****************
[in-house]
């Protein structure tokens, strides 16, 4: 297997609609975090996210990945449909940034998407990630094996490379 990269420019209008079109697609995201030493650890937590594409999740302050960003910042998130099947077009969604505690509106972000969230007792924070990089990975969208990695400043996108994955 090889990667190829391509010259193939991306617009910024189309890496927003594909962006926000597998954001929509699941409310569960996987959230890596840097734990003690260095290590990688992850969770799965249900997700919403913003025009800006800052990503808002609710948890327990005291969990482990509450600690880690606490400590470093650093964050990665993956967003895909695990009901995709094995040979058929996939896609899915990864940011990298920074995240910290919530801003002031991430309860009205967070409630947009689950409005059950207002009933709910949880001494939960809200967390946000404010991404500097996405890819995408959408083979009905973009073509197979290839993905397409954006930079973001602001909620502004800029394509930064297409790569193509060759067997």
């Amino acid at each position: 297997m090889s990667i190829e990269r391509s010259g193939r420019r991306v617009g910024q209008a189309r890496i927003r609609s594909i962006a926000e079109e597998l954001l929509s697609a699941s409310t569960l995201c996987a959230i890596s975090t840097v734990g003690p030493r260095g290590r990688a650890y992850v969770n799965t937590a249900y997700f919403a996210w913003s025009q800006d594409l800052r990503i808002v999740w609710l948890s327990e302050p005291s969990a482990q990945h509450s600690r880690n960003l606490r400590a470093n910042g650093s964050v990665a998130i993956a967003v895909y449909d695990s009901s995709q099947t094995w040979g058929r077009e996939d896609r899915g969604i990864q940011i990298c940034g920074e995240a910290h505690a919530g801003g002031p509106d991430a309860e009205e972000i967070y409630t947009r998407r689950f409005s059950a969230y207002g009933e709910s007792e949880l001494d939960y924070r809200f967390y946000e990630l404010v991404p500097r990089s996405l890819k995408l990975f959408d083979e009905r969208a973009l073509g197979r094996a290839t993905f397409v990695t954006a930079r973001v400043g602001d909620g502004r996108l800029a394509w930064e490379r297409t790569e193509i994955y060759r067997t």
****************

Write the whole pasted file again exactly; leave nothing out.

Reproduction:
[in-house]
């Protein structure tokens, strides 16, 4: 297997609609975090996210990945449909940034998407990630094996490379 990269420019209008079109697609995201030493650890937590594409999740302050960003910042998130099947077009969604505690509106972000969230007792924070990089990975969208990695400043996108994955 090889990667190829391509010259193939991306617009910024189309890496927003594909962006926000597998954001929509699941409310569960996987959230890596840097734990003690260095290590990688992850969770799965249900997700919403913003025009800006800052990503808002609710948890327990005291969990482990509450600690880690606490400590470093650093964050990665993956967003895909695990009901995709094995040979058929996939896609899915990864940011990298920074995240910290919530801003002031991430309860009205967070409630947009689950409005059950207002009933709910949880001494939960809200967390946000404010991404500097996405890819995408959408083979009905973009073509197979290839993905397409954006930079973001602001909620502004800029394509930064297409790569193509060759067997």
């Amino acid at each position: 297997m090889s990667i190829e990269r391509s010259g193939r420019r991306v617009g910024q209008a189309r890496i927003r609609s594909i962006a926000e079109e597998l954001l929509s697609a699941s409310t569960l995201c996987a959230i890596s975090t840097v734990g003690p030493r260095g290590r990688a650890y992850v969770n799965t937590a249900y997700f919403a996210w913003s025009q800006d594409l800052r990503i808002v999740w609710l948890s327990e302050p005291s969990a482990q990945h509450s600690r880690n960003l606490r400590a470093n910042g650093s964050v990665a998130i993956a967003v895909y449909d695990s009901s995709q099947t094995w040979g058929r077009e996939d896609r899915g969604i990864q940011i990298c940034g920074e995240a910290h505690a919530g801003g002031p509106d991430a309860e009205e972000i967070y409630t947009r998407r689950f409005s059950a969230y207002g009933e709910s007792e949880l001494d939960y924070r809200f967390y946000e990630l404010v991404p500097r990089s996405l890819k995408l990975f959408d083979e009905r969208a973009l073509g197979r094996a290839t993905f397409v990695t954006a930079r973001v400043g602001d909620g502004r996108l800029a394509w930064e490379r297409t790569e193509i994955y060759r067997t």